Google I/O 2010 Keynote Day 1, pt. 6

Google I/O 2010 Keynote Day 1, pt. 6


So if you go back, we talked about games.
Another important class of applications is content, newspapers, magazines.
When you read a magazine, it is a really nice experience. So how do you create that same
experience on the Web? This is an important problem, and we have
reached out to magazine publishers to help create these experiences. To show what you
can do in terms of producing content on the Web, I would like to invite Terry McDonnell
who is the editor of Sports Illustrated. [ Applause ]
>>Terry McDonnell: Walking out here it occurred to me that I might be the oldest person in
the room. [ Laughter ]
>>Terry McDonnell: But this is fine with me. In my business, still standing is a very good
thing. My brand, Sports Illustrated, is a monster
traditional brand. Storied, extremely lucrative, started from a very simple idea, self-defining,
becoming more and more complicated. And now, changing faster than it ever has.
And it’s not just Sports Illustrated. In my company, Time, Inc., every single one
of the iconic brands, and I am talking about People, Fortune, Entertainment Weekly and
Time, is changing very fast also. The reason for this is that empowered engineers
and developers like all of you in this room are, in turn, empowering and helping me as
an editor to create new versions of Sports Illustrated.
That’s why I’m here. I’m going to start with a video here, and
then we will go live. The video hopefully will have a little swagger to it and it will
show you sort of where we are coming from at Sports Illustrated.
It starts with the first cover in 1954. (Video Playing)
>>Terry McDonnell: Okay. We are live now. Driving today is the always the dangerous
David Link, founder of the Wonderfactory and S.I.’s development partner in creating this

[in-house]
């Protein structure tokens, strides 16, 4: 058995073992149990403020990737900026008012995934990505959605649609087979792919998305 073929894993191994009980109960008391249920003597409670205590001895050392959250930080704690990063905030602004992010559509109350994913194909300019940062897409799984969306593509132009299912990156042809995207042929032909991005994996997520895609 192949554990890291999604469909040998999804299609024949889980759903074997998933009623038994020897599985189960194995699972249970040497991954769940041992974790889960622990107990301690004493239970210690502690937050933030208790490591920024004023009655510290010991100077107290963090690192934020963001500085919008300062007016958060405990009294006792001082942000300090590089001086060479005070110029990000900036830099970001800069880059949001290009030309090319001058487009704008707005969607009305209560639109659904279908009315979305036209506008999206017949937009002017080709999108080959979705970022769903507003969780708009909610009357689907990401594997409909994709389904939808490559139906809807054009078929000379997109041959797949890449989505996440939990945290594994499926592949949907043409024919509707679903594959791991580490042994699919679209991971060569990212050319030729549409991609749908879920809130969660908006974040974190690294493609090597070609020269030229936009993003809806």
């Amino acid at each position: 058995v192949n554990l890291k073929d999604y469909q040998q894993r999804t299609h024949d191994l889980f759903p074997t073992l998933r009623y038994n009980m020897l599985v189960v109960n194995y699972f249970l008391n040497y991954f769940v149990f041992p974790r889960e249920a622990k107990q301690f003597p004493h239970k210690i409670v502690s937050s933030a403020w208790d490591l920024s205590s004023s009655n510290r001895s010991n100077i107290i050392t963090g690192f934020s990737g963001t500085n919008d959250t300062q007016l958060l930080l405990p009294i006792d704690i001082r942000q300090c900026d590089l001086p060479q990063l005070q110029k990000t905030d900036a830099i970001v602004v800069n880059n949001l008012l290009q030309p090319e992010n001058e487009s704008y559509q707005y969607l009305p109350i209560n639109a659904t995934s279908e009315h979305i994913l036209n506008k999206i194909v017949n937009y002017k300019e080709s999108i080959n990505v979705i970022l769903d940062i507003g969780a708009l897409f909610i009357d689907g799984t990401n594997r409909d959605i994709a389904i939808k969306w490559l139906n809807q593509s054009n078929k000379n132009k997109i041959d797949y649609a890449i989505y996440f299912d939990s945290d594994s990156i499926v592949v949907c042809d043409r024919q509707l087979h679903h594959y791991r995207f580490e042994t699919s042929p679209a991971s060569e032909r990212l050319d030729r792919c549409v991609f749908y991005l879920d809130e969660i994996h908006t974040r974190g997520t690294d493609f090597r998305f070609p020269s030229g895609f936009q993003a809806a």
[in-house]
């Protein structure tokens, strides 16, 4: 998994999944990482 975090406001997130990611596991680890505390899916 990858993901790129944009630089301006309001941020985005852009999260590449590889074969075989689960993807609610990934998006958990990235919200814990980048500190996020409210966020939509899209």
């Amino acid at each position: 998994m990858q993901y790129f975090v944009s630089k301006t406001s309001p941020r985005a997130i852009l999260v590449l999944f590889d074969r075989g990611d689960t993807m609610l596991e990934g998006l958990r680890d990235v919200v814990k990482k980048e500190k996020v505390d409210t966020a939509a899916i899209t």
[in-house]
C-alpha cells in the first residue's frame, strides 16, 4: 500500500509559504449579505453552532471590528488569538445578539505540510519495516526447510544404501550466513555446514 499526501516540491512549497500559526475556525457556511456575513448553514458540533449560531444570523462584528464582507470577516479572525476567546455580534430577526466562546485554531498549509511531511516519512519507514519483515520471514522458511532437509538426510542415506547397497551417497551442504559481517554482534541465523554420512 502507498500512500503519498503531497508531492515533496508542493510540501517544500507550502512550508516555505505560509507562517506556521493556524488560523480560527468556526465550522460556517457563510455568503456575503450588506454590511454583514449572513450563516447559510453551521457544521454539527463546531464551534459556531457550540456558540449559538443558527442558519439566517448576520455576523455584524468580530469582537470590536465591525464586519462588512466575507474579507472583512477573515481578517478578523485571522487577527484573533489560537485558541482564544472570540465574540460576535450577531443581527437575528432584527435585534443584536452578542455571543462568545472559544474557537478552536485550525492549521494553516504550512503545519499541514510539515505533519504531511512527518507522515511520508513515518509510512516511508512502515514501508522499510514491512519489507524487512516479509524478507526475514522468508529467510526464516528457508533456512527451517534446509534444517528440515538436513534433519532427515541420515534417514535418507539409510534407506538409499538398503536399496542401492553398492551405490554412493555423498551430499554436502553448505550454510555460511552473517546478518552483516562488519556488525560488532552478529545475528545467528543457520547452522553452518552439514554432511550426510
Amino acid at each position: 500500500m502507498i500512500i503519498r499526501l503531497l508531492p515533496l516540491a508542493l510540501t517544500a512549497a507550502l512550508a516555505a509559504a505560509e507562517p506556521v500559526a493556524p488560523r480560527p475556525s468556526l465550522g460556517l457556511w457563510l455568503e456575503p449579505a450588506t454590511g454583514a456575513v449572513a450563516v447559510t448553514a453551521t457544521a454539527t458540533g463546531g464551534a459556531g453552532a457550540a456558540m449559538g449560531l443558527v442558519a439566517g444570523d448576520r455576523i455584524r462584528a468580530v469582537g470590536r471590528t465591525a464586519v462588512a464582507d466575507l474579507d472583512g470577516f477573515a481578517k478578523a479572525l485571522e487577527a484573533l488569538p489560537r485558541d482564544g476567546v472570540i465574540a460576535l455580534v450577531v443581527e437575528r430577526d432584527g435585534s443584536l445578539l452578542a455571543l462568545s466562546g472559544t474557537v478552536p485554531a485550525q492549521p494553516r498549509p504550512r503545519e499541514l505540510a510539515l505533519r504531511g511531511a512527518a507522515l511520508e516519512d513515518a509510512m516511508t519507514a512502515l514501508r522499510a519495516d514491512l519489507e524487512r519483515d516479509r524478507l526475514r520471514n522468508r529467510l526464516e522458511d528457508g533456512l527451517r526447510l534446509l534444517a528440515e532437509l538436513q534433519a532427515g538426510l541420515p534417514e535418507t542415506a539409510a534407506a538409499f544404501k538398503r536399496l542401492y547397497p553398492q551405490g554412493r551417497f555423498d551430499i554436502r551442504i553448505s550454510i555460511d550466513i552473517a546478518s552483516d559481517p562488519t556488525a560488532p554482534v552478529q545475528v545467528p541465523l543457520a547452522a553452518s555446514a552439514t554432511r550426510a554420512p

live HTML5 prototype that will hopefully show some of the possibilities of bringing an enriched
magazine to laptops, netbooks and tablets. It’s really — he is opening it in the Chrome
store. It’s really a very simple idea.
It’s to somehow pull together the best of the Web, the best of the magazine. This came
off fresh yesterday in Merced, our plant in Merced.
To pull out the absolute most important things in the DNA in the magazine and translate them
in a way that they are even more enjoyable, like the photography for example. This goes
very deep for us. We have staff photographers, one of the most popular things we have.
And the rest of it of course. What I am talking about here is a tightly
edited, curated, free, open, social, searchable take on sports that you can customize for
yourself by rearranging it. It’s also going to have, of course, live video
feeds, live news, live scores, like we have here.
All of this built on a foundation of strong journalism and informed opinion about the
stories of the moment, like Tiger here. And additional content that in fact will pull
new further, that will allow you to participate in this sports world.
This is a poll that we are doing live right now about how to build a baseball franchise.
It’s not necessarily good news for the Giants. This is one of our sports columns. We have
one of these every week. This is boxing which is enriched by a video which happened outside
the room, behind the velvet ropes in the background. (Video Playing)
>>Terry McDonnell: You don’t want to mess with Floyd.
>>>I believe in my skills and I believe in my talent.
>>Terry McDonnell: And of course here is hockey, here is your golf, here is your NFL. Always
need video there, always need highlights, these of the number one draft choice, Sam
Bradford out of Oklahoma. Of course you might want to not watch this
now, might want to save it for later which you can do here.
But most important, I think, is to always know where you are in this magazine so you
can find what you want and go directly to it.
For example, here is a piece on the end of the road for Shaq.
[ Laughter ]>>Terry McDonnell: Kind of a bad call.
The typography here is very, very important, because you came here to read this story,